In Abya Yala or the Americas, various indigenous nations have embarked on a path of legal, local, national, and international claims about their right to defend water, land, and territory.
SEE UN REPORT: “They should have known better”: Governments and corporations around the world are making it increasingly difficult—and deadly—for Indigenous Peoples and local communities to protect lands and forests. UN Special Rapporteur on the Rights of Indigenous Peoples. https://www.theyshouldhaveknownbetter.com/
The persistence of the resilient indigenous peoples of Colombia, who have resisted not only the more than 500 years of colonization, but also the more than 60 years of internal warfare, are today fighting for the historical reconstruction of the resistance of the people, because they know that memory is the refuge where the hope of the people lies. In the middle of a new wave of murders against leaders and community members.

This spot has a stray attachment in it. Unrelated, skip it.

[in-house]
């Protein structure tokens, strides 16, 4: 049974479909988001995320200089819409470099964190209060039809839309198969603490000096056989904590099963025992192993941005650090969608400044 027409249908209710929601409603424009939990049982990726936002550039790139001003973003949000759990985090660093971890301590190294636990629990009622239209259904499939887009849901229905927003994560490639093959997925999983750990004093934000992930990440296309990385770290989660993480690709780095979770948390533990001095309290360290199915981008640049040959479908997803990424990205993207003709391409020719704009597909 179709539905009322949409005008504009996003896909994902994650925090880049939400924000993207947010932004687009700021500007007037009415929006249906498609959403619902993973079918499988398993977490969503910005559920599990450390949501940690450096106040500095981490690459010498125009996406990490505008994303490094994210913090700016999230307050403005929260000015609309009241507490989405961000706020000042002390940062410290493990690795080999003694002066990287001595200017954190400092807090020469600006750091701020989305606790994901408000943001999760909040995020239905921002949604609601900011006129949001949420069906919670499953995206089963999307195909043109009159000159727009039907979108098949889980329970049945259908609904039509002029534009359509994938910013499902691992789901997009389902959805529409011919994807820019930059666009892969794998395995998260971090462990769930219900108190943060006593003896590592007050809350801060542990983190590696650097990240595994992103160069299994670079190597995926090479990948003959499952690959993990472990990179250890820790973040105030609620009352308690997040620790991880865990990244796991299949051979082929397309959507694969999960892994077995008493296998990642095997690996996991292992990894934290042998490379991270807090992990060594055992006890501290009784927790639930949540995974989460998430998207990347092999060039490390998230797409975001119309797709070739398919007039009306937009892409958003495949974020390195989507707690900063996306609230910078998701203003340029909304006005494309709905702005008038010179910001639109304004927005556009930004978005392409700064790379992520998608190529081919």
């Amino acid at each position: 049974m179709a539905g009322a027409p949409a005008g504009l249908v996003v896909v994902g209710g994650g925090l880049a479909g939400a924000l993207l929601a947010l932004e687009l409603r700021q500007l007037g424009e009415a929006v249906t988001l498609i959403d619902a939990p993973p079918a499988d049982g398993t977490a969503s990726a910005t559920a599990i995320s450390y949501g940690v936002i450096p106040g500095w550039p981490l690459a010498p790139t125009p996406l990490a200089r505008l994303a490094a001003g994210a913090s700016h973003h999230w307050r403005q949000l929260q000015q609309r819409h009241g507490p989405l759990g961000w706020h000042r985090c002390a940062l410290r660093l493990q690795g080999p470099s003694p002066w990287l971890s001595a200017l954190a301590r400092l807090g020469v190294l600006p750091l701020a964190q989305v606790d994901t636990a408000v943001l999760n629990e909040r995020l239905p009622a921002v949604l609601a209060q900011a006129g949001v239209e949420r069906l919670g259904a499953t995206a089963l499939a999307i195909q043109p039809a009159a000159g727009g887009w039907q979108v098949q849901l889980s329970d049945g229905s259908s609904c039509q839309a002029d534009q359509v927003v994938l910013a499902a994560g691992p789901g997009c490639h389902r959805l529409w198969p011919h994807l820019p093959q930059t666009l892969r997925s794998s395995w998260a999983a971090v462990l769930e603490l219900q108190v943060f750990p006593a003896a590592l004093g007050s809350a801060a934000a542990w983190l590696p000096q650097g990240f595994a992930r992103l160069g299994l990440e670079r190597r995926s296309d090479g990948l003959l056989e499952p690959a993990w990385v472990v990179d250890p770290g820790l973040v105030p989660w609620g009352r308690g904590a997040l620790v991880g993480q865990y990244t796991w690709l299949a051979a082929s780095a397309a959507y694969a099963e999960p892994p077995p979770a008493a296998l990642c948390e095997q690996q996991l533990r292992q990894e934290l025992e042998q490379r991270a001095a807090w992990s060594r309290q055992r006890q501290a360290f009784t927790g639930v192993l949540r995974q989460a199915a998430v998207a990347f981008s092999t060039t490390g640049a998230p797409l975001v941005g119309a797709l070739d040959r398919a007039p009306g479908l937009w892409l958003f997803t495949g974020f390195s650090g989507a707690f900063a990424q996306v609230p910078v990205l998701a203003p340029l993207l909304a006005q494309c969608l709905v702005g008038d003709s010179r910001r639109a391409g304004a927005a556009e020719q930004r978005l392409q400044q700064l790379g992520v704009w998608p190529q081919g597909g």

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FOR COLOMBIA, SEE ONIC’S REPORT: “Tiempos de vida y muerte”: Memorias y Luchas de los Pueblos Indígenas de Colombia, Organización Nacional Indígena de Colombia, http://memoria.onic.org.co/
A multiplicity of expressions of the indigenous people of Mexico, who struggle to be recognized as subjects of law in the national legal sphere, who try to keep the 68 languages of the first nations that still survive to be maintained and grow. They suffer the harshness of the war imposed by drug trafficking groups and development mega projects. Today they raise their hands, ask for the floor and claim their right to reply, to propose new outings, other projects, another idea of development and progress. They are also putting their share of dead indigenous leaders at the hands of those who want to appropriate the indigenous land.
FOR MEXICO, SEE REPORT: “Derecho de Réplica: Hablan los Pueblos” https://hablanlospueblos.org/